For the media-literate amongst us, you may have noticed some alarming headlines popping up recently about vaping possibly causing a horrid thing called "Popcorn Lung".
Here are three I found published just in the last week.
Gah! All so scary! So let's examine this torrent of information to see if there's any truth to it.
What is Diacetyl?
Diacetyl is the artificial flavouring responsible for that "buttery" flavour we all know and love.
More technically, "Diacetyl (IUPAC systematic name: butanedione or butane-2,3-dione) is an organic compound with the chemical formula (CH3CO)2. It is a yellow/green liquid with an intensely buttery flavor. It is a vicinal diketone (two C=O groups, side-by-side) with the molecular formula C4H6O2. Diacetyl occurs naturally in alcoholic beverages and is added to some foods to impart its buttery flavor" (thanks Wikipedia!).
Although it has a scary name, Diacetyl is a naturally occurring compound. It is mainly a by-product of some fermentation processes, and along with its good friend Acetoin is naturally present in actual real-life butter.
Unfortunately for a number of factory workers in a Missouri microwave popcorn manufacturing plant, inhaling airborne Diacetyl vapours caused them to develop bronchiolitis obliterans, a disease every bit as nasty as it sounds.
What is Popcorn Lung?
Popcorn Lung is what bronchiolitis obliterans is more commonly known as. It was called "popcorn lung" or "popcorn worker's lung" as it came to public awareness thanks to the poor souls in the aforementioned Missouri microwave popcorn facility back in 2000.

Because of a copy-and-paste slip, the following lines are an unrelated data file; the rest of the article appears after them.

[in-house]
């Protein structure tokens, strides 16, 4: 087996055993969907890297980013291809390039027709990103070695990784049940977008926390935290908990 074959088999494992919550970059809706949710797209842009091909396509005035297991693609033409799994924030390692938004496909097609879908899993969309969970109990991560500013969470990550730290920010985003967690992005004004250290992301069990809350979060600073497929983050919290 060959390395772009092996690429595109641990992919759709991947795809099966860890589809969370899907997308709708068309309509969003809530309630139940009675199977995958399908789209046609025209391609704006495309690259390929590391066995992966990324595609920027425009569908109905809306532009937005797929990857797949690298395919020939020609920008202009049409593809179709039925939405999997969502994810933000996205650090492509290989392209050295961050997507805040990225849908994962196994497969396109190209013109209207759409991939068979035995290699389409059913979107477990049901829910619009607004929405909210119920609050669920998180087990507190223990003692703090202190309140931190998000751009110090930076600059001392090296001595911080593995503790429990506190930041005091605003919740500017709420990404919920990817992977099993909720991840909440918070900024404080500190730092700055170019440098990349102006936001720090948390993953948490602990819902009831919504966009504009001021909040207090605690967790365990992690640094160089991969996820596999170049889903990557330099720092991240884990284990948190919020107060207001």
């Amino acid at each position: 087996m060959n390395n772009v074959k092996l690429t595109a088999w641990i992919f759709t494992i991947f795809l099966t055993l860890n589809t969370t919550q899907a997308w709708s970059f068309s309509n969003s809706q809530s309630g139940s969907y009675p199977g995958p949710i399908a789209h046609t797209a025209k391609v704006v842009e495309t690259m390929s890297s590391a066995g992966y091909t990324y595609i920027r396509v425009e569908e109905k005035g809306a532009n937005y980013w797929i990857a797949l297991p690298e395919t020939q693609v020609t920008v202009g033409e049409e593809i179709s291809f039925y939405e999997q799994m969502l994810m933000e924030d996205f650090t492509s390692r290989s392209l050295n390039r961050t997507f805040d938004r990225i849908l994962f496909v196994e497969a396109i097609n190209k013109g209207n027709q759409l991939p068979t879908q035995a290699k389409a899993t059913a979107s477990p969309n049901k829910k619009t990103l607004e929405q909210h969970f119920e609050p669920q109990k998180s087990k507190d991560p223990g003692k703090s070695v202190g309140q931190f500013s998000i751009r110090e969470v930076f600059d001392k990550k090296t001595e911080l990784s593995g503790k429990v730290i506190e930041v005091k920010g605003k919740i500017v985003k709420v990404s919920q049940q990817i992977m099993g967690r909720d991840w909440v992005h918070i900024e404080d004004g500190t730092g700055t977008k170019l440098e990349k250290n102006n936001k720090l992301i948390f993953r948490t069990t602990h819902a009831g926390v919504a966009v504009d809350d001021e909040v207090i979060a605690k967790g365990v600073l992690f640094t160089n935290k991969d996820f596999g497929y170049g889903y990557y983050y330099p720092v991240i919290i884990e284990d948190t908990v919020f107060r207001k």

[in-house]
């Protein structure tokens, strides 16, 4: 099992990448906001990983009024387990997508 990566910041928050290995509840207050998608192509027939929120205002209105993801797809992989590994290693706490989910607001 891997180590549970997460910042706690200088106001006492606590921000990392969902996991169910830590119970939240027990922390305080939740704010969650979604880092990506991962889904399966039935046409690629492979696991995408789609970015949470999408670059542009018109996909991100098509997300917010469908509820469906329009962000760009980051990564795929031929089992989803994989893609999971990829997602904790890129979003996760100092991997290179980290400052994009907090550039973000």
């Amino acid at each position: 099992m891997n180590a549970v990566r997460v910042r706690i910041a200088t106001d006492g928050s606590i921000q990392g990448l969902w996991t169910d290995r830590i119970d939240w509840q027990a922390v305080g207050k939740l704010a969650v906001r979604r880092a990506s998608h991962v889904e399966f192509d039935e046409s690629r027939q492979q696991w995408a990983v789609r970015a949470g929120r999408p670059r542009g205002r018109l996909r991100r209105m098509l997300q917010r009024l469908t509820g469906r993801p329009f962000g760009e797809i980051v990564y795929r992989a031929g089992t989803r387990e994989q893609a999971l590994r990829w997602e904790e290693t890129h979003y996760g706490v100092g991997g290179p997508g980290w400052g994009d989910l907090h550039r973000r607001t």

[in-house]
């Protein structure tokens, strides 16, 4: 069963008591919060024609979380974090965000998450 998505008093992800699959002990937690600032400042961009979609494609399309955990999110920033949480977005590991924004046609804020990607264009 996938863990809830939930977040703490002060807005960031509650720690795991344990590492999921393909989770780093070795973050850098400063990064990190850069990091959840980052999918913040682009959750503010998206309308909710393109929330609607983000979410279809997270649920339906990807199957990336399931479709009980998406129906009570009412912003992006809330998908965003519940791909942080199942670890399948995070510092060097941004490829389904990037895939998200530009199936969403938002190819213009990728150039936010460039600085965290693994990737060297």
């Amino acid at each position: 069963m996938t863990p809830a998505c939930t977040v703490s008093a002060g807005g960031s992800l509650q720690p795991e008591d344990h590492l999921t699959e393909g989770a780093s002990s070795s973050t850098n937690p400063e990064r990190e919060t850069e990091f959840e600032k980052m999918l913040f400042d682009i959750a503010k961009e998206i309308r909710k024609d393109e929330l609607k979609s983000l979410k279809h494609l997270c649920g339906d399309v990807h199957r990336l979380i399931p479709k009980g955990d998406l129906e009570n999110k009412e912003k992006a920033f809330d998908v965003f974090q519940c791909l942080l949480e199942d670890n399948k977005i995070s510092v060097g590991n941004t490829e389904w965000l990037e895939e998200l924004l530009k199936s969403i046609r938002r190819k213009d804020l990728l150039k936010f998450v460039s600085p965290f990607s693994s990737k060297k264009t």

Popcorn Lung is "a rare and life-threatening form of non-reversible obstructive lung disease in which the bronchioles (small airway branches) are compressed and narrowed by fibrosis (scar tissue) and/or inflammation" (thanks again Wikipedia). It is progressive, non-reversible and the only way to treat it is with a lung transplant.
As far as lung diseases go, this one is a doozey and should definitely not be on your bucket list.
What does any of this have to do with e-cigarettes?
Since Diacetyl is a widely used artificial flavouring, it was initially used in e-liquids that needed a buttery flavour. This posed an obvious problem because - y'know, bronchiolitis obliterans and stuff. And although most reputable and responsible e-liquid manufacturers have not used Diacetyl in their e-liquids for years, the fact remains that it has been found in some e-cigarette products.
Fast-forward until now and the media have suddenly decided they need something new to scare people away from vaping, hence such startling headlines of late. But the fact remains that if you do vape e-liquid that contains Diacetyl for extended periods of time, you are at risk of the dreaded Popcorn Lung.
I want to vape, but I REALLY don't want to get Popcorn Lung. What should I do???
Fear not my young padawans. There are some very simple steps you can take to keep on vaping and ensure you don't end up with an irreversible chronic obstructive pulmonary disease that will leave you requiring a lung transplant.